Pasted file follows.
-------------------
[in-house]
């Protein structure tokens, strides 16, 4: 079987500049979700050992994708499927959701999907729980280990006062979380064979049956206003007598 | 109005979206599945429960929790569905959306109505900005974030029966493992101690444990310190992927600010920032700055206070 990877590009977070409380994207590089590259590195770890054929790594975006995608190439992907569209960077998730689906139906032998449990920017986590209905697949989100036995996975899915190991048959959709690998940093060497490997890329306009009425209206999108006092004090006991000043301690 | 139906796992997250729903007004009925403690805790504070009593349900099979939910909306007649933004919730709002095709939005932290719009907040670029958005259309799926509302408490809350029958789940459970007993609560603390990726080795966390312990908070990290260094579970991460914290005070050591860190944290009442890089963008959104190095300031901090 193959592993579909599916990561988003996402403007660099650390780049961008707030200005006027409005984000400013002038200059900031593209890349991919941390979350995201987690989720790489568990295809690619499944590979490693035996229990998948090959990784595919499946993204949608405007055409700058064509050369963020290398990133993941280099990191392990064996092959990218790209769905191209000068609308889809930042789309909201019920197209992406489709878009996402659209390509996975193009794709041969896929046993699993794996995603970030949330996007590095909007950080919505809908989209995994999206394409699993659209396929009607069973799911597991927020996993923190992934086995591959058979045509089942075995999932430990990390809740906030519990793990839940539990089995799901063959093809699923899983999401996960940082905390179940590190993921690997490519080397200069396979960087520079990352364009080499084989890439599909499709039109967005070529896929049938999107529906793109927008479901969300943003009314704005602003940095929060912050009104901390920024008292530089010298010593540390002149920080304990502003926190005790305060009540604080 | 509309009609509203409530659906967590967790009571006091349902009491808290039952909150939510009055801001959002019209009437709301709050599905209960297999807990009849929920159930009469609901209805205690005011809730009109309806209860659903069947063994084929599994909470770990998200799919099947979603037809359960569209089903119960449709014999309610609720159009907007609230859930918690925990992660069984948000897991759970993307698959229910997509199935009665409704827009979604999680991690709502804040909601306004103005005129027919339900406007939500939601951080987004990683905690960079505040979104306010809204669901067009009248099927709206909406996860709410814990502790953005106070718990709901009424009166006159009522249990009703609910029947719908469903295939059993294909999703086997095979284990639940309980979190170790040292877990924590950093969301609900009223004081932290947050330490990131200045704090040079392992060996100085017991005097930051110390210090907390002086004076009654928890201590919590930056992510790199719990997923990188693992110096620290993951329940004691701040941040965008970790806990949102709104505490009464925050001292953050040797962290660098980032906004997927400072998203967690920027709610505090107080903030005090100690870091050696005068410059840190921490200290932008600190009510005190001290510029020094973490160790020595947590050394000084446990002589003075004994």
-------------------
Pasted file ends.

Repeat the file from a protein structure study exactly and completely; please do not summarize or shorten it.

[in-house]
């Protein structure tokens, strides 16, 4: 079987500049979700050992994708499927959701999907729980280990006062979380064979049956206003007598 | 109005979206599945429960929790569905959306109505900005974030029966493992101690444990310190992927600010920032700055206070 990877590009977070409380994207590089590259590195770890054929790594975006995608190439992907569209960077998730689906139906032998449990920017986590209905697949989100036995996975899915190991048959959709690998940093060497490997890329306009009425209206999108006092004090006991000043301690 | 139906796992997250729903007004009925403690805790504070009593349900099979939910909306007649933004919730709002095709939005932290719009907040670029958005259309799926509302408490809350029958789940459970007993609560603390990726080795966390312990908070990290260094579970991460914290005070050591860190944290009442890089963008959104190095300031901090 193959592993579909599916990561988003996402403007660099650390780049961008707030200005006027409005984000400013002038200059900031593209890349991919941390979350995201987690989720790489568990295809690619499944590979490693035996229990998948090959990784595919499946993204949608405007055409700058064509050369963020290398990133993941280099990191392990064996092959990218790209769905191209000068609308889809930042789309909201019920197209992406489709878009996402659209390509996975193009794709041969896929046993699993794996995603970030949330996007590095909007950080919505809908989209995994999206394409699993659209396929009607069973799911597991927020996993923190992934086995591959058979045509089942075995999932430990990390809740906030519990793990839940539990089995799901063959093809699923899983999401996960940082905390179940590190993921690997490519080397200069396979960087520079990352364009080499084989890439599909499709039109967005070529896929049938999107529906793109927008479901969300943003009314704005602003940095929060912050009104901390920024008292530089010298010593540390002149920080304990502003926190005790305060009540604080 | 509309009609509203409530659906967590967790009571006091349902009491808290039952909150939510009055801001959002019209009437709301709050599905209960297999807990009849929920159930009469609901209805205690005011809730009109309806209860659903069947063994084929599994909470770990998200799919099947979603037809359960569209089903119960449709014999309610609720159009907007609230859930918690925990992660069984948000897991759970993307698959229910997509199935009665409704827009979604999680991690709502804040909601306004103005005129027919339900406007939500939601951080987004990683905690960079505040979104306010809204669901067009009248099927709206909406996860709410814990502790953005106070718990709901009424009166006159009522249990009703609910029947719908469903295939059993294909999703086997095979284990639940309980979190170790040292877990924590950093969301609900009223004081932290947050330490990131200045704090040079392992060996100085017991005097930051110390210090907390002086004076009654928890201590919590930056992510790199719990997923990188693992110096620290993951329940004691701040941040965008970790806990949102709104505490009464925050001292953050040797962290660098980032906004997927400072998203967690920027709610505090107080903030005090100690870091050696005068410059840190921490200290932008600190009510005190001290510029020094973490160790020595947590050394000084446990002589003075004994």